“How can the machines be bad for my customers, who are adults spending their own money, but not for kids? This is something you expect in a country like Cuba, not the United States.”

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This isn’t the first time that the Chuck E. Cheese chain has been discussed in the same breath as gambling. In 2011, a mom in San Diego sued the company for $5 million because the “casino-style gambling devices” could put children on the road to gambling addiction.

The Miami Herald article states that the authorities throughout Florida are simply looking the other way at the seemingly illegal games inside Chuck E. Cheese, as well as popular restaurant-gaming chains such as Dave & Buster’s and Boomers. The law stipulates that for machines to be legal, they must be coin-operated (no dollar bills or swipe cards), they must involve some skill (not just be games of pure chance), and they cannot award cash or gift cards as prizes. The only prizes allowed are merchandise, and the maximum value of prizes is a mere 75¢. Some of the prizes for Chuck E. Cheese boardwalk-type games of chance are worth around $20, which would seem to make them illegal. Dave and Buster’s games also offer prizes worth well over 75¢, and the games aren’t operated by coins, but smart cards that customers swipe.

Some are arguing that the lack of enforcement concerning these chains is because the law isn’t meant to target restaurant and entertainment companies, though it’s unclear exactly why certain businesses get a free pass. The Naples News quoted Gale Fontaine, president of the Florida Arcade Association, who described the targeting of adult arcades as an “abuse of police power.” A lawsuit was filed in April claiming that the new law is unconstitutional. Plaintiffs say that the legislation is “arbitrary” and “irrational,” and “is therefore void for vagueness and leaves open the possibility of enforcement despite the lack of standards.”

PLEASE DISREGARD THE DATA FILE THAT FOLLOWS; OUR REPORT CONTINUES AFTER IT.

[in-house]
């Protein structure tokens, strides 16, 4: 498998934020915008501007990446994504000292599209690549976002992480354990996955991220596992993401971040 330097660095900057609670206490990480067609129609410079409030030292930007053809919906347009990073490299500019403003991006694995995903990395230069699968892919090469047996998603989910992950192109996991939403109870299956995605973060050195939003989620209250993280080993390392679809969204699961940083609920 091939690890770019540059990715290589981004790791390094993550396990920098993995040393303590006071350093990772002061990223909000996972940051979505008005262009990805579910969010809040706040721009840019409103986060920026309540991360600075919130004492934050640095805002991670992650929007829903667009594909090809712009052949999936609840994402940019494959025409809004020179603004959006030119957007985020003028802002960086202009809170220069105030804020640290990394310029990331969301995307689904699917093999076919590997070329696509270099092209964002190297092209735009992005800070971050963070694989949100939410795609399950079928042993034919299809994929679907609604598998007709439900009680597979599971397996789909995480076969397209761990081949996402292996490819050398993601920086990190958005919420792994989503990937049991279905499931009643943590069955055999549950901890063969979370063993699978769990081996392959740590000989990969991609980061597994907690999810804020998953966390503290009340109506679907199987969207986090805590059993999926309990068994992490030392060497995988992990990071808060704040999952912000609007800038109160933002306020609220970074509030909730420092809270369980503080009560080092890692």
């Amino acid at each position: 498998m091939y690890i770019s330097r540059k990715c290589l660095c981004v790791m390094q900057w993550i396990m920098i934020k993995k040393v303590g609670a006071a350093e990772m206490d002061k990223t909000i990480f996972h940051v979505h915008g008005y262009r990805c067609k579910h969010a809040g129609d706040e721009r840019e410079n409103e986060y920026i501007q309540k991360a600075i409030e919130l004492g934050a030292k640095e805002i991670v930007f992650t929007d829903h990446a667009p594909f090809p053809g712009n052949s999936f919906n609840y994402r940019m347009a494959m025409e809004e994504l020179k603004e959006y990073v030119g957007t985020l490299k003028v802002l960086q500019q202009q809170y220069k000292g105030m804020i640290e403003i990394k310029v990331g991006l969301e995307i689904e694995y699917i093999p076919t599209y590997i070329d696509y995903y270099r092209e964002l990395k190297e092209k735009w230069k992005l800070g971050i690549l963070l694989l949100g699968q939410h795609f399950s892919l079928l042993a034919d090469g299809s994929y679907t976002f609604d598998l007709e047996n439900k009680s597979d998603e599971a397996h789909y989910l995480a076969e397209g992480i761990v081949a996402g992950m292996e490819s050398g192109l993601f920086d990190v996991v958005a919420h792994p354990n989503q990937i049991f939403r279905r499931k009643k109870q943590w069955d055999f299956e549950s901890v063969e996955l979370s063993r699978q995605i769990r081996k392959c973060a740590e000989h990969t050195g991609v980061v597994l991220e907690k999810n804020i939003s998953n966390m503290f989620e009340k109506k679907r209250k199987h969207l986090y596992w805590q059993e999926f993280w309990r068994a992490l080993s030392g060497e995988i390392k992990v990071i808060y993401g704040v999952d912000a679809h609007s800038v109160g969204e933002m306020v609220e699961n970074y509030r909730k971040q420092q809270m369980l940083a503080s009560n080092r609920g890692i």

For now, per the Herald, the one thing that’s clear is that no local authorities want to use the new law for the purposes of putting a beloved cartoon character behind bars:

“I’m not going to go arrest Chuck E. Cheese in front of a bunch of 6-year-olds,” said Hialeah Mayor Carlos Hernandez, whose city, on the day the law took effect, confiscated 72 machines from cafes and arcades that cater to the elderly. “If the governor and the Legislature want that, they can come and do it themselves.”

29 comments
baramos
baramos

I can't believe something like this has been published in a supposedly "journalistic" institution like Time.com. The machines in Chuck E. Cheese do not meet the standard of gambling machines not only legally but in function: they distribute tickets which are exchanged for physical objects/prizes, not cash. Also, the distribution of tickets is controlled, at some level, by "skill". It may be a very minor, pointless skill (such as dropping a token with the right timing to land it in a moving conveyer belt), but it is skill-based. There is no machine in Chuck E. Cheese which distributes a random amount of tickets simply for pressing a button, as a slot machine would. There is always some intermediary entertainment-based gameplay device in the transaction.